The big winner
There was no clear candidate who stood head and shoulders above the rest in what turned out to be a shouting match at times. There was no proverbial “knock out”, as the Ottawa press gallery like to say, although there were a few zingers landed.
Conservative party leader Erin O’Toole did what he had to do to not appear as scary as Justin Trudeau has been making him out to be on the campaign trail. But it was Green Party leader Paul who left the most positive impression by (mostly) staying above the fray.
Paul was calm, self-assured, and down-to-earth, weaving personal anecdotes into her responses. She also gave (and then some) when things got testy.
When asked about the controversy swirling around her own well-publicized leadership problems, Paul had one of the best lines of the night. Unlike the men she was surrounded by on stage, Paul noted that as a woman of colour she “had to crawl across broken glass to get here”. Point taken.
Certainly, if the debate laid bare one burning truth it’s the lack of diversity in Canadian politics (in particular women) and how that may, in turn, be fuelling the growing polarization in Ottawa.
The big loser
Those who might be tuning into the campaign for the first time had to be left scratching their heads. The format was a disaster failing to allow for much one-on-one debate between the leaders. The effect was that the leaders ended up talking over each other to try and get a word in edge-wise.
The choice of moderator left a lot to be desired in the opinion of some observers.
Shachi Kurl, president of the conservative-leaning pollster Angus Reid, interrupted candidates on a number of occasions. She had trouble managing the time given for answers leading her to either cut off candidates mid-sentence or not allow them enough time to respond to salvos from their competitors. Several breakdowns occurred during the debate where you couldn’t hear what the candidates were saying.
Kurl set the tone for a bad start by arguing with Bloc leader Yves-François Blanchet over Quebec’s law banning religious symbols. The exchange segued to Paul offering to “educate” Blanchet on racism, which Blanchet called an “insult.”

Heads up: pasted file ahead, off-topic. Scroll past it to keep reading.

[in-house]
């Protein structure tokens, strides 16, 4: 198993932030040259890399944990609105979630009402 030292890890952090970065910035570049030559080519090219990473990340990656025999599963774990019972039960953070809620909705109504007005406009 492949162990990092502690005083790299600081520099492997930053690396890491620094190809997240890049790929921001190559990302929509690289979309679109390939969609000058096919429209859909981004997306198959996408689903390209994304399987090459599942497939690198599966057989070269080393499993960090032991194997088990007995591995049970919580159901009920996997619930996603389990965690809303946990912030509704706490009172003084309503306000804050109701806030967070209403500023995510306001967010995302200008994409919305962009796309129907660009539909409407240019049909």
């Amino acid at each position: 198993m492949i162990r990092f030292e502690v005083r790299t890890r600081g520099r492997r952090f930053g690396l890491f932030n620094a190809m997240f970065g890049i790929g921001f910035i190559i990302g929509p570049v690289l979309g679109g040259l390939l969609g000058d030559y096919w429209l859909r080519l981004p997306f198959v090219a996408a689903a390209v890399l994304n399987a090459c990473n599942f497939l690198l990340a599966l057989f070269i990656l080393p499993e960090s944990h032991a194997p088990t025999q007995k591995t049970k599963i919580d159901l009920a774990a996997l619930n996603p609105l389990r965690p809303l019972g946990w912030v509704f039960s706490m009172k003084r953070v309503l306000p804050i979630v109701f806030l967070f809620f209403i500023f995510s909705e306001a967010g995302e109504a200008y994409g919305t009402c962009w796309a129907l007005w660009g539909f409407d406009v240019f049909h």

Journalists selected by the Debate Commission posed pointed questions but at times offered asides to the responses that had the effect of making the event came off as more about the personal points of view of the journalists than about the candidates.
Trudeau telling Paul that he wasn’t “going to take any lessons on caucus management from you” was not exactly a shining moment for the Liberal leader. That came after Paul accused Trudeau of not being “a real feminist”. And brought up the controversies surrounding the departures of Jody Wilson-Raybould, Jane Philpott, and Celina Caesar-Chavannes from the Liberal caucus. Paul mentioned the women by name on several occasions.
As was to be expected, Trudeau was the focus of most of the night’s attacks, but unlike the French-language debate the night before, Trudeau was more on the defensive and seemed flustered at times by the format. The short amount of time left for responses had him racing through his answers on occasion.
O’Toole, by contrast, was able to sit in the weeds and pop up when called upon and came out of the debate relatively unmolested, forced not to answer questions that have been dogging him in recent days, in particular, his flip-flopping on the Liberal ban on assault-style weapons and why some of his candidates aren’t vaccinated.
The Conservatives released a costing of their election platform just before the debate, but there was little debate on that as well.
The big surprise
The number of times Singh said he “agreed” with O’Toole, especially on whether Trudeau should have called the election in the first place.
The NDP leader also interrupted Paul on a couple of occasions and ignored her on others causing Paul to accuse Singh of “ghosting” the Greens. Ouch.
Singh was at his best on the issue of reconciliation with Indigenous peoples but mostly stuck to the boilerplate answers when asked for details on his party’s platform.
For example, on the NDP’s climate plan, he was able to offer a few more details than those laid out in the party’s official platform but didn’t have a convincing response when challenged by Trudeau on why his plan received the lowest grade of any of the major parties.
It’d be hard to pluck anything memorable from what was mostly a hot mess in contrast to the French-language debate, but O’Toole managed to come off more moderate than Trudeau has been making him out to be on the campaign trail in recent days.
There was little time given for Trudeau to go one-on-one with O’Toole as he did in the French-language debate. After struggling in the French-language debate, O’Toole did what he had to do to appear prime ministerial. Trudeau did get in a couple of lines in against his main competitor. On diplomacy with China, for example, Trudeau cautioned against aggressive posturing espoused by the Conservatives when dealing with the superpower.
“You don’t lob tomatoes across the Pacific like Stephen Harper tried to do,” Trudeau said.
Trudeau had the most to lose. Whether he did enough to convince those sitting on the fence to vote for him remains to be seen. His combativeness may end up hurting more than helping him.
Where we go from here
The consensus emerging from the Ottawa pundit class is that there was no clear winner.
But for those who tuned in, the debate (debacle?) might actually encourage more of them to sit on their hands than getting out to vote, which could spell trouble for the Libs. Cynicism? You betcha. With 10 days left in the campaign, it’s a sprint to the finish.